March 2, 2006 4:46 PM PST

TiVo struggles to broaden its horizons

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NEW YORK--TiVo is jumping on the parental control bandwagon.

On Thursday, the company, well-known for its digital video recorder, unveiled at a press conference here a service called KidZone, which allows parents to look for shows appropriate for their children and separate that content from other shows recorded for adults.

The KidZone announcement comes as TiVo is being forced to redefine itself in the face of tough competition from makers of generic digital video recorders that have developed products similar to TiVo's own. Makers of traditional cable set-top boxes, such as Scientific-Atlanta--now a part of Cisco Systems--and Motorola, also have added digital recording capabilities to their boxes. To make matters worse, TiVo has lost its largest distribution partner, DirecTV, a relationship that accounts for about two-thirds of TiVo's total 4 million subscribers.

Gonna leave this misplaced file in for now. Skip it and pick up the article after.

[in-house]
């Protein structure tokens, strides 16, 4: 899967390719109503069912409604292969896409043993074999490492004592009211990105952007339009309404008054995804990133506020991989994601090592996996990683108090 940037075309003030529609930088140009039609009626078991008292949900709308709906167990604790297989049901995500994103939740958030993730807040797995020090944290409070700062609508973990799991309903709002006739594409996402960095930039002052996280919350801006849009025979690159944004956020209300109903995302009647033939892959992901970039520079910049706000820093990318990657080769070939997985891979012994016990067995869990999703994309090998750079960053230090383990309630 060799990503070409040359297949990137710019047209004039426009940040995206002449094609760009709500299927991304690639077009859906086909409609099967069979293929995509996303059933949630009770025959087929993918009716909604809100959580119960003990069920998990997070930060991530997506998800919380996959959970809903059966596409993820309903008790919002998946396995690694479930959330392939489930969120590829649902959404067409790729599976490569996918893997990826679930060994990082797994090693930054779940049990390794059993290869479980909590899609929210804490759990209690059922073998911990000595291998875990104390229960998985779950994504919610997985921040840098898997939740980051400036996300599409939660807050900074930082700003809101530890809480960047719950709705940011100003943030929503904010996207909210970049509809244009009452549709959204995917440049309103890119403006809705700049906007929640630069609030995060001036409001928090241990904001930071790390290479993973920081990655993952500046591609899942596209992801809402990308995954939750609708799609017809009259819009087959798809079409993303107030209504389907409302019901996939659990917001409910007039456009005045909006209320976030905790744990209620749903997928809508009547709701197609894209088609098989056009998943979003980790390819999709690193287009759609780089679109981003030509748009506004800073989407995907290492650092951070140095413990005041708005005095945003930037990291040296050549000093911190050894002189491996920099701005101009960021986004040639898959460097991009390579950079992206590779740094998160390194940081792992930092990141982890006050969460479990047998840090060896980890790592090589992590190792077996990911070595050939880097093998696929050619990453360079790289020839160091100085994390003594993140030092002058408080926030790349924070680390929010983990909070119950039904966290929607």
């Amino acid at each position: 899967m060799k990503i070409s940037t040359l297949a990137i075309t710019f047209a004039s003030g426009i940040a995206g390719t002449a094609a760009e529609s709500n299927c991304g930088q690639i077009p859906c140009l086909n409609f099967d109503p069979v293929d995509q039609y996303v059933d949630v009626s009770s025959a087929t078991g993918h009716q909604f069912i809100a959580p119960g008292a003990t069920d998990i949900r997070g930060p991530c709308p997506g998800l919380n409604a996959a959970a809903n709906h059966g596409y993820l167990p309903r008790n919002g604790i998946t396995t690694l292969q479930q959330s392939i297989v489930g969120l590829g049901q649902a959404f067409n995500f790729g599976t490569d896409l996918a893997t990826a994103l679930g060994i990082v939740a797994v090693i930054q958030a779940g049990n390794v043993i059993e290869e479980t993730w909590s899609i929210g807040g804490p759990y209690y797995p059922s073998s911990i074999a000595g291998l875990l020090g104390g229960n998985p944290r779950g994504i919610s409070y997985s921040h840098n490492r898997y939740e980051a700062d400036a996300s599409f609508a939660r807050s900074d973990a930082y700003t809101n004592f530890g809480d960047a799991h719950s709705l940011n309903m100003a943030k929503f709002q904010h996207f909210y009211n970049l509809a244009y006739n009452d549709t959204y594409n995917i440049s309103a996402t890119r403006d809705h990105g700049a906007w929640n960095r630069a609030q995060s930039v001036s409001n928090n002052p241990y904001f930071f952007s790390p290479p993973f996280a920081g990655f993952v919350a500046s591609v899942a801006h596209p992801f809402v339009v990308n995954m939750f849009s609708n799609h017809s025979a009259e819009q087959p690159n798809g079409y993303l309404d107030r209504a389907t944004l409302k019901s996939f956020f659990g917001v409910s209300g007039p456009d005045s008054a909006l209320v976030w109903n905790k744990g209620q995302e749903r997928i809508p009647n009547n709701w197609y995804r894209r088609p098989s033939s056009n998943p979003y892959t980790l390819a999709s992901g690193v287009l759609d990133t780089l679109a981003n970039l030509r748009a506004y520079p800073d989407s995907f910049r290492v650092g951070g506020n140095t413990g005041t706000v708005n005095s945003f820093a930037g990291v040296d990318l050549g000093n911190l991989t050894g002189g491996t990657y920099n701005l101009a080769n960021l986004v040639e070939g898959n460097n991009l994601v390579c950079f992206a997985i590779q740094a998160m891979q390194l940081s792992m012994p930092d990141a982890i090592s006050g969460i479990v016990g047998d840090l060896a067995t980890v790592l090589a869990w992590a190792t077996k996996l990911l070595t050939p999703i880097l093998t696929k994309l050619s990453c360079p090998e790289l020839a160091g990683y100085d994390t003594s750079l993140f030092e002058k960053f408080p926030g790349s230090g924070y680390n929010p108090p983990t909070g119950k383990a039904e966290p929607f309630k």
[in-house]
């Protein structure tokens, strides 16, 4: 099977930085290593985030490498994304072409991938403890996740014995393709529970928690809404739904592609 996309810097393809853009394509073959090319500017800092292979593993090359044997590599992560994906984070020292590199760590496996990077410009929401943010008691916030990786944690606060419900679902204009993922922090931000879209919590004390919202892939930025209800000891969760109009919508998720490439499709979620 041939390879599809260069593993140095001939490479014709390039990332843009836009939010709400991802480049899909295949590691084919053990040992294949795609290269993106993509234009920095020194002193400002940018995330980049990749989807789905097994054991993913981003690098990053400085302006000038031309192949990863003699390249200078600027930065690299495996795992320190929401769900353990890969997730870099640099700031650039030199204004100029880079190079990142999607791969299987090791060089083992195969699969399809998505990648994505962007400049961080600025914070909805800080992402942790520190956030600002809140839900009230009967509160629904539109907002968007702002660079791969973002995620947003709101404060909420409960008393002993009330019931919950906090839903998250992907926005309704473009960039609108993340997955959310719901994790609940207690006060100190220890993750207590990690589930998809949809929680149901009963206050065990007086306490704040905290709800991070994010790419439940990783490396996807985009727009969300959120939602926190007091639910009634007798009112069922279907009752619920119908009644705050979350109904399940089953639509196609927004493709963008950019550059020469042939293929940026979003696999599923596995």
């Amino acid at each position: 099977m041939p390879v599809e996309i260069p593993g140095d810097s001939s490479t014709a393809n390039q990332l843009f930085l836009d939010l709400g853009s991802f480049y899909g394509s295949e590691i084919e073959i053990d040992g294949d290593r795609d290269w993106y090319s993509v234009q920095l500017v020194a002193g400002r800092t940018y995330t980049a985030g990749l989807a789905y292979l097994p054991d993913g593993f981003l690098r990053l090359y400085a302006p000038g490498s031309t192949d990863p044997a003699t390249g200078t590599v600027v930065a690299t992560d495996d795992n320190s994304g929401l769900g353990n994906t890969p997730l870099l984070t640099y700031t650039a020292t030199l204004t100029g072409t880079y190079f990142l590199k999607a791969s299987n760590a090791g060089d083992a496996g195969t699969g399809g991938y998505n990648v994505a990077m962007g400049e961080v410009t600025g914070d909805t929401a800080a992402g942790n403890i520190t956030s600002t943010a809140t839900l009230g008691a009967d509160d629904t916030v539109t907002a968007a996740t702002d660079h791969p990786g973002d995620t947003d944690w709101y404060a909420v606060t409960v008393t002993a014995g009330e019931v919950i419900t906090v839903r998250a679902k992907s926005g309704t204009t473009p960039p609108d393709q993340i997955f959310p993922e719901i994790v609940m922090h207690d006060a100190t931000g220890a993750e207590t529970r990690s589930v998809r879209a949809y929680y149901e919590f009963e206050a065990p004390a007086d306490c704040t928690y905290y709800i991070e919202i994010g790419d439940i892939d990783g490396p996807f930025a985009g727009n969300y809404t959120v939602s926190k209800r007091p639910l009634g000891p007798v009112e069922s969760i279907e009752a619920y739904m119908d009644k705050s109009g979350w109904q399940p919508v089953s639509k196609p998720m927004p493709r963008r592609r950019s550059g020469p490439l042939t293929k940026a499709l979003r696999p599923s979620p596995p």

TiVo's KidZone

"The company has an awful lot of challenges," said Mark Harding, senior digital media analyst for Maxim Group. "It's pretty clear that their strategy to go to market with their own box and service isn't working. They need to solidify a strategy and commit to it."

TiVo is trying to do just that. The KidZone service is just one of many new features the company has introduced recently to differentiate its product from the rest of the pack. It has also partnered with companies like Apple Computer and Sony to extend its service to mobile devices. In addition, the company has been kicking around new ideas for pricing. During the KidZone press event, CEO Tom Rogers confirmed that TiVo is considering offering its DVR box for free to customers who pay a higher monthly fee for the service.